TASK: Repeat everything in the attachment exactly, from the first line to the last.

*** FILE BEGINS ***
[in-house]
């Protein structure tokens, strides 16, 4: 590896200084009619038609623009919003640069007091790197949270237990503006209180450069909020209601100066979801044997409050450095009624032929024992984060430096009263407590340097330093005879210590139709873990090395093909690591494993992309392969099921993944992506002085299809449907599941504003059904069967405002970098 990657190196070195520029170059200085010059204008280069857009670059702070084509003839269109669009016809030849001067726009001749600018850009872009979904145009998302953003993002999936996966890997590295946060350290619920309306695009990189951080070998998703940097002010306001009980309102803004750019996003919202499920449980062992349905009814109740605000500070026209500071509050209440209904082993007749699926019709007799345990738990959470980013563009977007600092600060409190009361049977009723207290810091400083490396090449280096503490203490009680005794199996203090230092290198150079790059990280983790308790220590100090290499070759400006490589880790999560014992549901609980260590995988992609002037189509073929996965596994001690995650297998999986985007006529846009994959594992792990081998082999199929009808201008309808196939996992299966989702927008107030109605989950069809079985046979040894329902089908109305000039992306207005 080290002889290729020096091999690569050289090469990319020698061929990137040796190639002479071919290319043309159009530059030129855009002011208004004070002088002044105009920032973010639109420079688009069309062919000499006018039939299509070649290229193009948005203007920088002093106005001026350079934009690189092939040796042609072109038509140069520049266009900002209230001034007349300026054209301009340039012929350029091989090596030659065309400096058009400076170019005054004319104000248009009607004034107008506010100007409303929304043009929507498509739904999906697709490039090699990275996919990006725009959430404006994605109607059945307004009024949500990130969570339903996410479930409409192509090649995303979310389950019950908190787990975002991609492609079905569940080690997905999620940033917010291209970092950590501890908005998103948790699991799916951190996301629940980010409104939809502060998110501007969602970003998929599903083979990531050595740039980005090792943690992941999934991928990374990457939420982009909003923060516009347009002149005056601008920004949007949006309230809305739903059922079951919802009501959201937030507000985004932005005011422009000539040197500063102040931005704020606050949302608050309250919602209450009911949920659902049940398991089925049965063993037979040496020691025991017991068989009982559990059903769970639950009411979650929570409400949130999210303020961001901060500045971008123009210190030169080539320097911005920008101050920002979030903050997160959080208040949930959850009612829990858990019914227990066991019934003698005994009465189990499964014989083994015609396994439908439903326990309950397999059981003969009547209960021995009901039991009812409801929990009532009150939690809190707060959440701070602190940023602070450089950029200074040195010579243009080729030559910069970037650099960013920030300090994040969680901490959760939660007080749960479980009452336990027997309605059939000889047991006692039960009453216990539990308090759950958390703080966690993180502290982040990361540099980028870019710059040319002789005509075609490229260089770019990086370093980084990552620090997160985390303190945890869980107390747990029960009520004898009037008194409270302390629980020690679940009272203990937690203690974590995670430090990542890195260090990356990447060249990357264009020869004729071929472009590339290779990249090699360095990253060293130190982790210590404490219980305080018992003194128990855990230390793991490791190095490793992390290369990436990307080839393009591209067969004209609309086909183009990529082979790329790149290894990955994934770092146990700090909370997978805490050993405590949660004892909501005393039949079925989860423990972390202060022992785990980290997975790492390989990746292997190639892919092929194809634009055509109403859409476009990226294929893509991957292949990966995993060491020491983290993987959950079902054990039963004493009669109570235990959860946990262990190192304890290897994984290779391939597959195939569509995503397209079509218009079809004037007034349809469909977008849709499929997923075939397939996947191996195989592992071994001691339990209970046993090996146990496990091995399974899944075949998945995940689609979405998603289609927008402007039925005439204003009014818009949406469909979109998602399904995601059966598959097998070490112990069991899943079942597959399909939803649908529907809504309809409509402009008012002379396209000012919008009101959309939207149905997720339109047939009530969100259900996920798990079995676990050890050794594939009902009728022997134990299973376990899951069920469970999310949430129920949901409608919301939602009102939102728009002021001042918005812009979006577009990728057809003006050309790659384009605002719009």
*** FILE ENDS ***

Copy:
[in-house]
């Protein structure tokens, strides 16, 4: 590896200084009619038609623009919003640069007091790197949270237990503006209180450069909020209601100066979801044997409050450095009624032929024992984060430096009263407590340097330093005879210590139709873990090395093909690591494993992309392969099921993944992506002085299809449907599941504003059904069967405002970098 990657190196070195520029170059200085010059204008280069857009670059702070084509003839269109669009016809030849001067726009001749600018850009872009979904145009998302953003993002999936996966890997590295946060350290619920309306695009990189951080070998998703940097002010306001009980309102803004750019996003919202499920449980062992349905009814109740605000500070026209500071509050209440209904082993007749699926019709007799345990738990959470980013563009977007600092600060409190009361049977009723207290810091400083490396090449280096503490203490009680005794199996203090230092290198150079790059990280983790308790220590100090290499070759400006490589880790999560014992549901609980260590995988992609002037189509073929996965596994001690995650297998999986985007006529846009994959594992792990081998082999199929009808201008309808196939996992299966989702927008107030109605989950069809079985046979040894329902089908109305000039992306207005 080290002889290729020096091999690569050289090469990319020698061929990137040796190639002479071919290319043309159009530059030129855009002011208004004070002088002044105009920032973010639109420079688009069309062919000499006018039939299509070649290229193009948005203007920088002093106005001026350079934009690189092939040796042609072109038509140069520049266009900002209230001034007349300026054209301009340039012929350029091989090596030659065309400096058009400076170019005054004319104000248009009607004034107008506010100007409303929304043009929507498509739904999906697709490039090699990275996919990006725009959430404006994605109607059945307004009024949500990130969570339903996410479930409409192509090649995303979310389950019950908190787990975002991609492609079905569940080690997905999620940033917010291209970092950590501890908005998103948790699991799916951190996301629940980010409104939809502060998110501007969602970003998929599903083979990531050595740039980005090792943690992941999934991928990374990457939420982009909003923060516009347009002149005056601008920004949007949006309230809305739903059922079951919802009501959201937030507000985004932005005011422009000539040197500063102040931005704020606050949302608050309250919602209450009911949920659902049940398991089925049965063993037979040496020691025991017991068989009982559990059903769970639950009411979650929570409400949130999210303020961001901060500045971008123009210190030169080539320097911005920008101050920002979030903050997160959080208040949930959850009612829990858990019914227990066991019934003698005994009465189990499964014989083994015609396994439908439903326990309950397999059981003969009547209960021995009901039991009812409801929990009532009150939690809190707060959440701070602190940023602070450089950029200074040195010579243009080729030559910069970037650099960013920030300090994040969680901490959760939660007080749960479980009452336990027997309605059939000889047991006692039960009453216990539990308090759950958390703080966690993180502290982040990361540099980028870019710059040319002789005509075609490229260089770019990086370093980084990552620090997160985390303190945890869980107390747990029960009520004898009037008194409270302390629980020690679940009272203990937690203690974590995670430090990542890195260090990356990447060249990357264009020869004729071929472009590339290779990249090699360095990253060293130190982790210590404490219980305080018992003194128990855990230390793991490791190095490793992390290369990436990307080839393009591209067969004209609309086909183009990529082979790329790149290894990955994934770092146990700090909370997978805490050993405590949660004892909501005393039949079925989860423990972390202060022992785990980290997975790492390989990746292997190639892919092929194809634009055509109403859409476009990226294929893509991957292949990966995993060491020491983290993987959950079902054990039963004493009669109570235990959860946990262990190192304890290897994984290779391939597959195939569509995503397209079509218009079809004037007034349809469909977008849709499929997923075939397939996947191996195989592992071994001691339990209970046993090996146990496990091995399974899944075949998945995940689609979405998603289609927008402007039925005439204003009014818009949406469909979109998602399904995601059966598959097998070490112990069991899943079942597959399909939803649908529907809504309809409509402009008012002379396209000012919008009101959309939207149905997720339109047939009530969100259900996920798990079995676990050890050794594939009902009728022997134990299973376990899951069920469970999310949430129920949901409608919301939602009102939102728009002021001042918005812009979006577009990728057809003006050309790659384009605002719009």